The unsafe prefix on this function indicates that no validation is performed on the pointer p to ensure that it is valid. Incorrect usage may corrupt or segfault your program, in the same manner as C.

source
unsafe_copyto!(dest::Ptr{T}, src::Ptr{T}, N)

Copy N elements from a source pointer to a destination, with no checking. The size of an element is determined by the type of the pointers.

The unsafe prefix on this function indicates that no validation is performed on the pointers dest and src to ensure that they are valid. Incorrect usage may corrupt or segfault your program, in the same manner as C.

source
unsafe_copyto!(dest::Array, do, src::Array, so, N)

Copy N elements from a source array to a destination, starting at offset so in the source and do in the destination (1-indexed).

The unsafe prefix on this function indicates that no validation is performed to ensure that N is inbounds on either array. Incorrect usage may corrupt or segfault your program, in the same manner as C.

source
Base.copyto!Function.
copyto!(dest, do, src, so, N)

Copy N elements from collection src starting at offset so, to array dest starting at offset do. Return dest.

source
copyto!(dest::AbstractArray, src) -> dest

Copy all elements from collection src to array dest, whose length must be greater than or equal to the length n of src. The first n elements of dest are overwritten, the other elements are left untouched.

Examples

julia> x = [1., 0., 3., 0., 5.];

julia> y = zeros(7);

julia> copyto!(y, x);

julia> y
7-element Array{Float64,1}:
 1.0
 0.0
 3.0
 0.0
 5.0
 0.0
 0.0
source
copyto!(dest, Rdest::CartesianIndices, src, Rsrc::CartesianIndices) -> dest

Copy the block of src in the range of Rsrc to the block of dest in the range of Rdest. The sizes of the two regions must match.

source
Base.pointerFunction.
pointer(array [, index])

Get the native address of an array or string element. Be careful to ensure that a Julia reference to a exists as long as this pointer will be used. This function is "unsafe" like unsafe_convert.

Calling Ref(array[, index]) is generally preferable to this function.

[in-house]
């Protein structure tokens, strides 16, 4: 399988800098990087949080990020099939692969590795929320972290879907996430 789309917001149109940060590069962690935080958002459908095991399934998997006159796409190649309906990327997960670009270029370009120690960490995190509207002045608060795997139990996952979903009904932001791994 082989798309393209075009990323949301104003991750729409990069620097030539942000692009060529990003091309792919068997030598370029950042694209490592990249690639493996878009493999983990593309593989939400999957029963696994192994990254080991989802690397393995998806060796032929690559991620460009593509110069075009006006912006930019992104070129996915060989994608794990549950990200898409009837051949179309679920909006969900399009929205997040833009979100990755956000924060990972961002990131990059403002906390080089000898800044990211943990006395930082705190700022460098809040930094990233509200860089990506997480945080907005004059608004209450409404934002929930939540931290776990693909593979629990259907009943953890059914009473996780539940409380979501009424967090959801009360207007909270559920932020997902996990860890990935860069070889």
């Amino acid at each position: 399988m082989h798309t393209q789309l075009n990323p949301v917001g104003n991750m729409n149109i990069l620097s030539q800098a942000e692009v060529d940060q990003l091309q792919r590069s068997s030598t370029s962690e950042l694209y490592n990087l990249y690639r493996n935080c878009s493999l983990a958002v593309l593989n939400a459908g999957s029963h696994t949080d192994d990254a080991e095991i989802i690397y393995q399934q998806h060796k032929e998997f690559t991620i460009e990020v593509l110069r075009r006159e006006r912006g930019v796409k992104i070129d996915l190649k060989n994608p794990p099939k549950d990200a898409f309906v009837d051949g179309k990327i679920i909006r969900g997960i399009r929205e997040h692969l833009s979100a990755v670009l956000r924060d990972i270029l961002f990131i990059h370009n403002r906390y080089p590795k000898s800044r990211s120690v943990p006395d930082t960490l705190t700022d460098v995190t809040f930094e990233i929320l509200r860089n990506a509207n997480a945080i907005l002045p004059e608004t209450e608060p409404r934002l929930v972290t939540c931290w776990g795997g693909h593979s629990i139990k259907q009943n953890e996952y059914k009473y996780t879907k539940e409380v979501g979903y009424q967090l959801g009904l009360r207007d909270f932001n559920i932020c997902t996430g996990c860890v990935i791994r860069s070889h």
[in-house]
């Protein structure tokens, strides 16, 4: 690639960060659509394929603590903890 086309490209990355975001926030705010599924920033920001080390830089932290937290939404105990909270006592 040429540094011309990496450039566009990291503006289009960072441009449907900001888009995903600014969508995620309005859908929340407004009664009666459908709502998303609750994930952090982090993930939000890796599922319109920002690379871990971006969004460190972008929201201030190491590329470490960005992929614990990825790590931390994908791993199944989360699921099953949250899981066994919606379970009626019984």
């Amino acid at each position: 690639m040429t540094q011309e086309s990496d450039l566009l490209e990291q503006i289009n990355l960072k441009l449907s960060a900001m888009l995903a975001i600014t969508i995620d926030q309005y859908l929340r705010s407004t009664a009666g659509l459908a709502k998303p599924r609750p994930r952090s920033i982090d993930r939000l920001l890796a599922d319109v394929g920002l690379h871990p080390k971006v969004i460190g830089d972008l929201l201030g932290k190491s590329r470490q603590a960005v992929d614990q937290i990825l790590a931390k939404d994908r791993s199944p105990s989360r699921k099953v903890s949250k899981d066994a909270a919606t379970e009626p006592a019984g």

source
Base.unsafe_wrapMethod.
unsafe_wrap(Array, pointer::Ptr{T}, dims; own = false)

Wrap a Julia Array object around the data at the address given by pointer, without making a copy. The pointer element type T determines the array element type. dims is either an integer (for a 1d array) or a tuple of the array dimensions. own optionally specifies whether Julia should take ownership of the memory, calling free on the pointer when the array is no longer referenced.

This function is labeled "unsafe" because it will crash if pointer is not a valid memory address to data of the requested length.

source
pointer_from_objref(x)

Get the memory address of a Julia object as a Ptr. The existence of the resulting Ptr will not protect the object from garbage collection, so you must ensure that the object remains referenced for the whole time that the Ptr will be used.

This function may not be called on immutable objects, since they do not have stable memory addresses.

source
unsafe_pointer_to_objref(p::Ptr)

Convert a Ptr to an object reference. Assumes the pointer refers to a valid heap-allocated Julia object. If this is not the case, undefined behavior results, hence this function is considered "unsafe" and should be used with care.

source
Base.disable_sigintFunction.
disable_sigint(f::Function)

Disable Ctrl-C handler during execution of a function on the current task, for calling external code that may call julia code that is not interrupt safe. Intended to be called using do block syntax as follows:

disable_sigint() do
    # interrupt-unsafe code
    ...
end

This is not needed on worker threads (Threads.threadid() != 1) since the InterruptException will only be delivered to the master thread. External functions that do not call julia code or julia runtime automatically disable sigint during their execution.